Read CHAPTER I - THE CHAMPION OF HIS COUNTRY of Beauchamp Career, free online book, by George Meredith, on ReadCentral.com.

When young Nevil Beauchamp was throwing off his midshipman’s jacket for a holiday in the garb of peace, we had across Channel a host of dreadful military officers flashing swords at us for some critical observations of ours upon their sovereign, threatening Afric’s fires and savagery.  The case occurred in old days now and again, sometimes, upon imagined provocation, more furiously than at others.  We were unarmed, and the spectacle was distressing.  We had done nothing except to speak our minds according to the habit of the free, and such an explosion appeared as irrational and excessive as that of a powder-magazine in reply to nothing more than the light of a spark.  It was known that a valorous General of the Algerian wars proposed to make a clean march to the capital of the British Empire at the head of ten thousand men; which seems a small quantity to think much about, but they wore wide red breeches blown out by Fame, big as her cheeks, and a ten thousand of that sort would never think of retreating.  Their spectral advance on quaking London through Kentish hopgardens, Sussex corn-fields, or by the pleasant hills of Surrey, after a gymnastic leap over the riband of salt water, haunted many pillows.  And now those horrid shouts of the legions of Cæsar, crying to the inheritor of an invading name to lead them against us, as the origin of his title had led the army of Gaul of old gloriously, scared sweet sleep.  We saw them in imagination lining the opposite shore; eagle and standard-bearers, and gallifers, brandishing their fowls and their banners in a manner to frighten the decorum of the universe.  Where were our men?

The returns of the census of our population were oppressively satisfactory, and so was the condition of our youth.  We could row and ride and fish and shoot, and breed largely:  we were athletes with a fine history and a full purse:  we had first-rate sporting guns, unrivalled park-hacks and hunters, promising babies to carry on the renown of England to the next generation, and a wonderful Press, and a Constitution the highest reach of practical human sagacity.  But where were our armed men? where our great artillery? where our proved captains, to resist a sudden sharp trial of the national mettle?  Where was the first line of England’s defence, her navy?  These were questions, and Ministers were called upon to answer them.  The Press answered them boldly, with the appalling statement that we had no navy and no army.  At the most we could muster a few old ships, a couple of experimental vessels of war, and twenty-five thousand soldiers indifferently weaponed.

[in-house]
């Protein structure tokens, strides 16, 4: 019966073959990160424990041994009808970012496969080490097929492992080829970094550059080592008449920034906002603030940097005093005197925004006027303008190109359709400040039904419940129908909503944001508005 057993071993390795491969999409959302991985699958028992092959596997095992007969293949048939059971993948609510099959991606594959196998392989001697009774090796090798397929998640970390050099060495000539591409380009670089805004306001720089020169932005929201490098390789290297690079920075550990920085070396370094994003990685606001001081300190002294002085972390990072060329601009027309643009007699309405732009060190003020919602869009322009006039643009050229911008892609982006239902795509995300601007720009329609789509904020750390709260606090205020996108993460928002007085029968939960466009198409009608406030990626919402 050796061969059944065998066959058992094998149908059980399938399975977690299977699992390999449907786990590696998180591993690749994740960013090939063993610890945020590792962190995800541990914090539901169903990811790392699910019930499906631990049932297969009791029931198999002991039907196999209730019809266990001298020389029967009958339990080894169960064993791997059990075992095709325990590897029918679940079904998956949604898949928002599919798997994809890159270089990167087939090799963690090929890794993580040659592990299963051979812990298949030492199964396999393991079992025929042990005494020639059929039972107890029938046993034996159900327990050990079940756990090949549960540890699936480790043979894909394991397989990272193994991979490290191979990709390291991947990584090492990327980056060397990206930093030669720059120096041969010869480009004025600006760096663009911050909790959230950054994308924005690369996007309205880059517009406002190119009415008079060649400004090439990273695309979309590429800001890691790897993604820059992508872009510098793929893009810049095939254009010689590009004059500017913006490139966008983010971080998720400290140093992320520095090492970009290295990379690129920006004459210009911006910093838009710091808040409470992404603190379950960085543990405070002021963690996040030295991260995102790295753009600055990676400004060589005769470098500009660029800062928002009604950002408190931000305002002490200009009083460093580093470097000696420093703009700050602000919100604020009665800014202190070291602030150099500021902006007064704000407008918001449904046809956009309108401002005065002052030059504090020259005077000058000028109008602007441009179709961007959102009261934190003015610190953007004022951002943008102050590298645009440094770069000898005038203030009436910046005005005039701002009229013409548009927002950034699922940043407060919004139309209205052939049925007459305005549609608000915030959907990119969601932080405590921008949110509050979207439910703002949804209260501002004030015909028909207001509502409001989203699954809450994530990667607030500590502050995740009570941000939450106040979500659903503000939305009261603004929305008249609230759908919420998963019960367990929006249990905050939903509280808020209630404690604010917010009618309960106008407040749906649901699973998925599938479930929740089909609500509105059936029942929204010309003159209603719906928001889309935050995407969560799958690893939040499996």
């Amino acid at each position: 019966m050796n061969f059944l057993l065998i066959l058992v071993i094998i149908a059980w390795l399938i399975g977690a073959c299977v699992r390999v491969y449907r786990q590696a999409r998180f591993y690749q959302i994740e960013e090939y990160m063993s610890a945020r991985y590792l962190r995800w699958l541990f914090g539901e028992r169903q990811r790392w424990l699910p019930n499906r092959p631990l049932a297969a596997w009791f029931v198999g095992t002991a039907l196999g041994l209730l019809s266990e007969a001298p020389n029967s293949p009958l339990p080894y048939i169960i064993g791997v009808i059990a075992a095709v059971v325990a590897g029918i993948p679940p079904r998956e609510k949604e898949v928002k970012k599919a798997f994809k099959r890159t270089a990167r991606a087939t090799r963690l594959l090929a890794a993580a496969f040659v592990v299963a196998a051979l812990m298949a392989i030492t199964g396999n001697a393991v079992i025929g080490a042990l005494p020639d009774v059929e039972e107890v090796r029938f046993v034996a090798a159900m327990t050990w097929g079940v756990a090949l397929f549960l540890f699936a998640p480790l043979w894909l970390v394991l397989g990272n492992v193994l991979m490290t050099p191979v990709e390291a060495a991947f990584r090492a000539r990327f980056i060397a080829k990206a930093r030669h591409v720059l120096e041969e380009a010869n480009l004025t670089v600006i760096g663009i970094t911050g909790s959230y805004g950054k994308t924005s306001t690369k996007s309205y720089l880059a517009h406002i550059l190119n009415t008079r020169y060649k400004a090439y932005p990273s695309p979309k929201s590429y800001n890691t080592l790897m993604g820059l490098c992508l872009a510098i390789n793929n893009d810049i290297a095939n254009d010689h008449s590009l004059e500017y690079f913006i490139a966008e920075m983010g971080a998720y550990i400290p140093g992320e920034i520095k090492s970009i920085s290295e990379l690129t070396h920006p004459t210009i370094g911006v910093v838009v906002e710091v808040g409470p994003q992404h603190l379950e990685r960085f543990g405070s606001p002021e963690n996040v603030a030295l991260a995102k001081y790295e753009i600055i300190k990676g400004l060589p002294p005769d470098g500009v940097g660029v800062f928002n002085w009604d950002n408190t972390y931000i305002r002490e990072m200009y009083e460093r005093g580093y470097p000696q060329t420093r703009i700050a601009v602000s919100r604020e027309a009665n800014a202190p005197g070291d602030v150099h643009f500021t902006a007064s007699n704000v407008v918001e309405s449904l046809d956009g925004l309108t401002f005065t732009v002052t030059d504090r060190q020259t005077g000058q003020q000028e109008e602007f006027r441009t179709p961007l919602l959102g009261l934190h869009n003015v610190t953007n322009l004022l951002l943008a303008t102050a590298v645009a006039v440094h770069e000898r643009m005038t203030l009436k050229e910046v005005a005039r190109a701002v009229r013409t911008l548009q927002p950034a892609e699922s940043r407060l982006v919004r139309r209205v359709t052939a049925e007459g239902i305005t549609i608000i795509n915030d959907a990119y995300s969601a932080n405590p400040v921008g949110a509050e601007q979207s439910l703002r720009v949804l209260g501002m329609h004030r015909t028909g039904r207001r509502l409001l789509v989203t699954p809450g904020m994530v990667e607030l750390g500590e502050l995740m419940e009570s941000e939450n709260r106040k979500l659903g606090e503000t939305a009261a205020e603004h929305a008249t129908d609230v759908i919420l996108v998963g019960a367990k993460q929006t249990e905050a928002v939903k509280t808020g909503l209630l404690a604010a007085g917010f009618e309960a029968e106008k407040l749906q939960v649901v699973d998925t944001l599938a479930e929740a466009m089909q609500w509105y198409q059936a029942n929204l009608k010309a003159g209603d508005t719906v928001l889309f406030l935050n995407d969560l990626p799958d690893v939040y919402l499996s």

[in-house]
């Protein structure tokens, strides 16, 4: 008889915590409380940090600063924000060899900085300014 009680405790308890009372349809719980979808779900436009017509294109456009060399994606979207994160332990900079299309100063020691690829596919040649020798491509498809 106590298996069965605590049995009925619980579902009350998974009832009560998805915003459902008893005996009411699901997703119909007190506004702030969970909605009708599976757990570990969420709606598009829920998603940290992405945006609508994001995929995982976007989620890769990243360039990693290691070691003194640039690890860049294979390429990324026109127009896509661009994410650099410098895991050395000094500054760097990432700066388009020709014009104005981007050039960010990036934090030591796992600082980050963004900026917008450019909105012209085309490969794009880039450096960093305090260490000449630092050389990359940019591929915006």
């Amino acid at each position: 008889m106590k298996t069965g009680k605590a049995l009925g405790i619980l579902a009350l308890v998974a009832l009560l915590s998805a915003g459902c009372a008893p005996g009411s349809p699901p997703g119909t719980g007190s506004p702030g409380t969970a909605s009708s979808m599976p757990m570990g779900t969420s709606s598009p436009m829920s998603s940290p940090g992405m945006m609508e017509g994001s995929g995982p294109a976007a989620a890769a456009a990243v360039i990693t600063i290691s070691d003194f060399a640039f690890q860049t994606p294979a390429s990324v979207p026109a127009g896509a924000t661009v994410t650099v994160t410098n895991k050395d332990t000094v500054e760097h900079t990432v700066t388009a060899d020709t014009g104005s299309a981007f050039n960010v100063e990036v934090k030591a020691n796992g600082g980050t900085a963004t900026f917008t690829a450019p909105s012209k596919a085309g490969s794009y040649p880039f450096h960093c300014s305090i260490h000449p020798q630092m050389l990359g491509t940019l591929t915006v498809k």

We were in fact as naked to the Imperial foe as the merely painted Britons.

This being apprehended, by the aid of our own shortness of figures and the agitated images of the red-breeched only waiting the signal to jump and be at us, there ensued a curious exhibition that would be termed, in simple language, writing to the newspapers, for it took the outward form of letters:  in reality, it was the deliberate saddling of our ancient nightmare of Invasion, putting the postillion on her, and trotting her along the high-road with a winding horn to rouse old Panic.  Panic we will, for the sake of convenience, assume to be of the feminine gender, and a spinster, though properly she should be classed with the large mixed race of mental and moral neuters which are the bulk of comfortable nations.  She turned in her bed at first like the sluggard of the venerable hymnist:  but once fairly awakened, she directed a stare toward the terrific foreign contortionists, and became in an instant all stormy nightcap and fingers starving for the bell-rope.  Forthwith she burst into a series of shrieks, howls, and high piercing notes that caused even the parliamentary Opposition, in the heat of an assault on a parsimonious Government, to abandon its temporary advantage and be still awhile.  Yet she likewise performed her part with a certain deliberation and method, as if aware that it was a part she had to play in the composition of a singular people.  She did a little mischief by dropping on the stock-markets; in other respects she was harmless, and, inasmuch as she established a subject for conversation, useful.

Then, lest she should have been taken too seriously, the Press, which had kindled, proceeded to extinguish her with the formidable engines called leading articles, which fling fire or water, as the occasion may require.  It turned out that we had ships ready for launching, and certain regiments coming home from India; hedges we had, and a spirited body of yeomanry; and we had pluck and patriotism, the father and mother of volunteers innumerable.  Things were not so bad.

Panic, however, sent up a plaintive whine.  What country had anything like our treasures to defend? countless riches, beautiful women, an inviolate soil!  True, and it must be done.  Ministers were authoritatively summoned to set to work immediately.  They replied that they had been at work all the time, and were at work now.  They could assure the country, that though they flourished no trumpets, they positively guaranteed the safety of our virgins and coffers.

Then the people, rather ashamed, abused the Press for unreasonably disturbing them.  The Press attacked old Panic and stripped her naked.  Panic, with a desolate scream, arraigned the parliamentary Opposition for having inflated her to serve base party purposes.  The Opposition challenged the allegations of Government, pointed to the trimness of army and navy during its term of office, and proclaimed itself watch-dog of the country, which is at all events an office of a kind.  Hereupon the ambassador of yonder ireful soldiery let fall a word, saying, by the faith of his Master, there was no necessity for watch-dogs to bark; an ardent and a reverent army had but fancied its beloved chosen Chief insulted; the Chief and chosen held them in; he, despite obloquy, discerned our merits and esteemed us.